I’m going around the world in March (and parts of February and April) and I’m trying to detail the whole ordeal. Here’s what I’ve got thus far:
I’m not sure a trip to Rome has ever been referred to as a “dry run”, but there’s no reason it can’t be.
On Wednesday, the Flight Deal announced $640 roundtrip tickets from Washington DC to Rome good for next weekend. This deal also came up about a month ago, but because of the Iranians need to keep your passport for an indeterminate amount of time, I didn’t want to risk booking the trip and not having my passport back in time.
I’ve mentioned that one of the most important factors for me in traveling is getting a good deal on the flight. Since the amount of Citi ThankYou points needed to book a flight is directly related to the cost, I usually use Citi ThankYou points for a good fare deal. Most award tickets are tied to a fixed-point amount (e.g. the 9,000 Avios roundtrip flight I take from DC to Nashville), but flights booked through Citi are revenue tickets, which means that not only do I get the ticket for free, but I also earn miles on the actual flight.
So despite the fact that I had to travel to South Carolina last weekend and will travel to south Florida next weekend, I’m wedging a trip to one of the greatest cities in the world in between. As much as I travel, this will actually be my first trip to mainland Europe. That makes this perfect opportunity to test out some of the gear, communication strategies, and applications that I want to use on the longer round-the-world trip.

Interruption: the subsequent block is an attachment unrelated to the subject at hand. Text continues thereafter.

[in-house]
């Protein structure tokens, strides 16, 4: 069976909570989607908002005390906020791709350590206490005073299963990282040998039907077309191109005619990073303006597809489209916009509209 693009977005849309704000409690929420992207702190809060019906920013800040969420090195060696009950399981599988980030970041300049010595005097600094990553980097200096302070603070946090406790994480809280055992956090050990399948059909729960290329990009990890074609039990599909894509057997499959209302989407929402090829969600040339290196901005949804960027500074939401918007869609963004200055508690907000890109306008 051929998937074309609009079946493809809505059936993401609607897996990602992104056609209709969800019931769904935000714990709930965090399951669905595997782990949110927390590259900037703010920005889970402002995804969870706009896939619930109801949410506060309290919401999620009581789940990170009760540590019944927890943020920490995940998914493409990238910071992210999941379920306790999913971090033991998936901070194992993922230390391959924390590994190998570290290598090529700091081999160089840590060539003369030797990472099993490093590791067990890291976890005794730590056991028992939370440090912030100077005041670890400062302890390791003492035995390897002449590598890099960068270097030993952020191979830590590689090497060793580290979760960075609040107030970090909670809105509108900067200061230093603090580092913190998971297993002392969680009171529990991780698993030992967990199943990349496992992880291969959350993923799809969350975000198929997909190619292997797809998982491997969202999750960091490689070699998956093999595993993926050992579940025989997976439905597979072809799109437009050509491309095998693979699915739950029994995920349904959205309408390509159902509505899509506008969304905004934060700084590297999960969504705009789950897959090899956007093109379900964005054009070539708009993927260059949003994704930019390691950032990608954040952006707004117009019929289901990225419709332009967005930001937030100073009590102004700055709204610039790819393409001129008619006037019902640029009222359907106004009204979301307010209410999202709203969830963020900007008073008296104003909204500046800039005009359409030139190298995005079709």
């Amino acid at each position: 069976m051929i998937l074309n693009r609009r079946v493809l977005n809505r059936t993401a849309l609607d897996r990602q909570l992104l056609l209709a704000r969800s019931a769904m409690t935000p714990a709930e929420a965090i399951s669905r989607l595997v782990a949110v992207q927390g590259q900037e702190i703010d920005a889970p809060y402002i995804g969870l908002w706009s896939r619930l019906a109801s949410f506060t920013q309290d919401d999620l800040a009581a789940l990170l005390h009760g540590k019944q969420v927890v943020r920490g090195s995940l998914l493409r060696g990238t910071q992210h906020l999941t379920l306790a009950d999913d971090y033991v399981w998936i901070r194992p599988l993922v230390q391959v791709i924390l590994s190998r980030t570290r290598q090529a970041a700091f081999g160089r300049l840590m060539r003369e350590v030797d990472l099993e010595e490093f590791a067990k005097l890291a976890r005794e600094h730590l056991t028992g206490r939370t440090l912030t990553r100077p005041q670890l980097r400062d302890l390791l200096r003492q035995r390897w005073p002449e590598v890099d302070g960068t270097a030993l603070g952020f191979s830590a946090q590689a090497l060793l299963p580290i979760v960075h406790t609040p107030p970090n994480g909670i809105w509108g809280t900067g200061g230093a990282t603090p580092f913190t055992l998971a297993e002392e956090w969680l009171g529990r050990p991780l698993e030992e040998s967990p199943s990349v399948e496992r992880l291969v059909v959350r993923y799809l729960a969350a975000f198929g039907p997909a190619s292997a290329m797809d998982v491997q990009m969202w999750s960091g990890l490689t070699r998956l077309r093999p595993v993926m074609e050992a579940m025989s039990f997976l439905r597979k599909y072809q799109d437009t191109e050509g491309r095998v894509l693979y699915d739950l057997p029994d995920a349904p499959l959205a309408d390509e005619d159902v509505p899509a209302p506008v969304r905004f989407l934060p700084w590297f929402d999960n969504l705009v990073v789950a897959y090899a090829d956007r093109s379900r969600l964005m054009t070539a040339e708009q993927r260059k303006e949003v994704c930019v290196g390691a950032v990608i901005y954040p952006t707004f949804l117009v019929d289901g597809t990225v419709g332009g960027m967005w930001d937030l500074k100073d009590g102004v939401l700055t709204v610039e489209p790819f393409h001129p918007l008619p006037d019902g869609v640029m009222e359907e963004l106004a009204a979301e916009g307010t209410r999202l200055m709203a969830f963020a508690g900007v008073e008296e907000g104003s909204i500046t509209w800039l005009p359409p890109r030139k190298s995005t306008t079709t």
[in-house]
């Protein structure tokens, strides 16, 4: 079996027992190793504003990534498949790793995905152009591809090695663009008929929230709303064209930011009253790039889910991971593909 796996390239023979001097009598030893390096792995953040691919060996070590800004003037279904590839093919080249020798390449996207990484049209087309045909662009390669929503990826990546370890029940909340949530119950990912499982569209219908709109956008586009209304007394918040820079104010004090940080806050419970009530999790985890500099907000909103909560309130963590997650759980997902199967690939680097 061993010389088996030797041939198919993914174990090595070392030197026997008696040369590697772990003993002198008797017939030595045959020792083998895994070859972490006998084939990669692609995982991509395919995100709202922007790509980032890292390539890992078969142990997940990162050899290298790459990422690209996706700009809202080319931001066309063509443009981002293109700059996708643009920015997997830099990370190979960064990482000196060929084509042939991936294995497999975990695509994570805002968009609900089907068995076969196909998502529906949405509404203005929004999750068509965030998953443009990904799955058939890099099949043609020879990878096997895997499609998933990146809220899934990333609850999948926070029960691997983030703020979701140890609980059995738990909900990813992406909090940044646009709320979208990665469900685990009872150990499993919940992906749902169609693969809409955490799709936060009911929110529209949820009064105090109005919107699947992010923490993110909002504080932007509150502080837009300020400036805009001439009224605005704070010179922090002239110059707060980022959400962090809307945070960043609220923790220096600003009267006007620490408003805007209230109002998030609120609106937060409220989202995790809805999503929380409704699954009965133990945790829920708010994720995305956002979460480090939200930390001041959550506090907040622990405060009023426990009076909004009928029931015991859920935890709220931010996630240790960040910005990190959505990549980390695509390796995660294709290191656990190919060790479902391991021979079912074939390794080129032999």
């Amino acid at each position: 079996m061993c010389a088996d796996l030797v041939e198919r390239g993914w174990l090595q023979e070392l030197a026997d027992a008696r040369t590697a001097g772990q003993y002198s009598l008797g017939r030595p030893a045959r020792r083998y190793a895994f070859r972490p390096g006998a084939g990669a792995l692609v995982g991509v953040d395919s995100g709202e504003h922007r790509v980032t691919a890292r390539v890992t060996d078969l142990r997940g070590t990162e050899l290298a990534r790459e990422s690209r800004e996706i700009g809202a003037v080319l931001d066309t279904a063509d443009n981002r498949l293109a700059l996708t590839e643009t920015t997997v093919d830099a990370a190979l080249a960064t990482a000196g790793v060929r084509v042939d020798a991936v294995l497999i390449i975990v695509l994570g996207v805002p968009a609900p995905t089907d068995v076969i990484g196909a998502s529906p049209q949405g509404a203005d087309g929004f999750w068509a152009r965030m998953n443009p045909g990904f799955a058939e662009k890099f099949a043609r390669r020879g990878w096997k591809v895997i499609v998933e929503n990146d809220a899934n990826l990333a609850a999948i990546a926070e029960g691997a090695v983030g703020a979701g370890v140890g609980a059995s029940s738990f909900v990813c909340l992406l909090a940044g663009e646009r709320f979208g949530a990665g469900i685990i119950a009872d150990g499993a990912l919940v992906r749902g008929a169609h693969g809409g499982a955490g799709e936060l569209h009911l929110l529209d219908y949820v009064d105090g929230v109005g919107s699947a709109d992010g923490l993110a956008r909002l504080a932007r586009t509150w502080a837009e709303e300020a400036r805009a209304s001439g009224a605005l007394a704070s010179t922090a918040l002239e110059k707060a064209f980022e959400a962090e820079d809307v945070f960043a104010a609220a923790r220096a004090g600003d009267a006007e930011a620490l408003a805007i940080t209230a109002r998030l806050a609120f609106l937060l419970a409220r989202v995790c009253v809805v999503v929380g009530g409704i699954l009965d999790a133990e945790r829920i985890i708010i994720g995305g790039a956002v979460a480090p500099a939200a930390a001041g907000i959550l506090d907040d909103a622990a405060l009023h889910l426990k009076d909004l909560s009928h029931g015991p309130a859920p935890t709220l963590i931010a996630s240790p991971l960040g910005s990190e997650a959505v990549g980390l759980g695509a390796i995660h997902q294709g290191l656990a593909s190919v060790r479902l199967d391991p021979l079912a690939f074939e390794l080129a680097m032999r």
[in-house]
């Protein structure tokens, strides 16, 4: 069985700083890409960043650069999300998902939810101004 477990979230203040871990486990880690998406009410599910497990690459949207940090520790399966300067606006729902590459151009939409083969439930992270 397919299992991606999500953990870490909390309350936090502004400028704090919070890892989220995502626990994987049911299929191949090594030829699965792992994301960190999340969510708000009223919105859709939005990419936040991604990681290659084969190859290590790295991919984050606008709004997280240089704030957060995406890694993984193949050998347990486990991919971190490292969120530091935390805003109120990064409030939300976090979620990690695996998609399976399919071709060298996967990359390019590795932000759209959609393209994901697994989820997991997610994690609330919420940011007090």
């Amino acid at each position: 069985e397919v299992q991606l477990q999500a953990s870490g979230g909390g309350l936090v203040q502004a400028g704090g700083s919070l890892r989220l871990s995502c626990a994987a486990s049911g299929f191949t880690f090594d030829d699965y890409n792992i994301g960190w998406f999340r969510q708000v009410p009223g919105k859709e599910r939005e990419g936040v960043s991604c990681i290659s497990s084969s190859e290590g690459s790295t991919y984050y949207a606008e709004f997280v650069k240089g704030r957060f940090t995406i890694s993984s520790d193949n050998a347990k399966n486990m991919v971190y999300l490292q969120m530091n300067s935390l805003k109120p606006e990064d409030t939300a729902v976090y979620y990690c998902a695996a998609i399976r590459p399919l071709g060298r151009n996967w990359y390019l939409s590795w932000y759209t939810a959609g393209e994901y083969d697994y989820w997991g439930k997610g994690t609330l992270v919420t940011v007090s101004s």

I’m a firm believer that the best way to get good at something is to do it and fail at it. Preparation is important, but it can only take you so far. Sometimes it’s necessary to test out what you do and see where the holes are. While calling a trip to Rome a dry run is ridiculous on almost any level, it does afford me the opportunity to test out some of my round-the-world strategies in a relatively safe and easy-to-navigate environment. Man, this hobby is the best.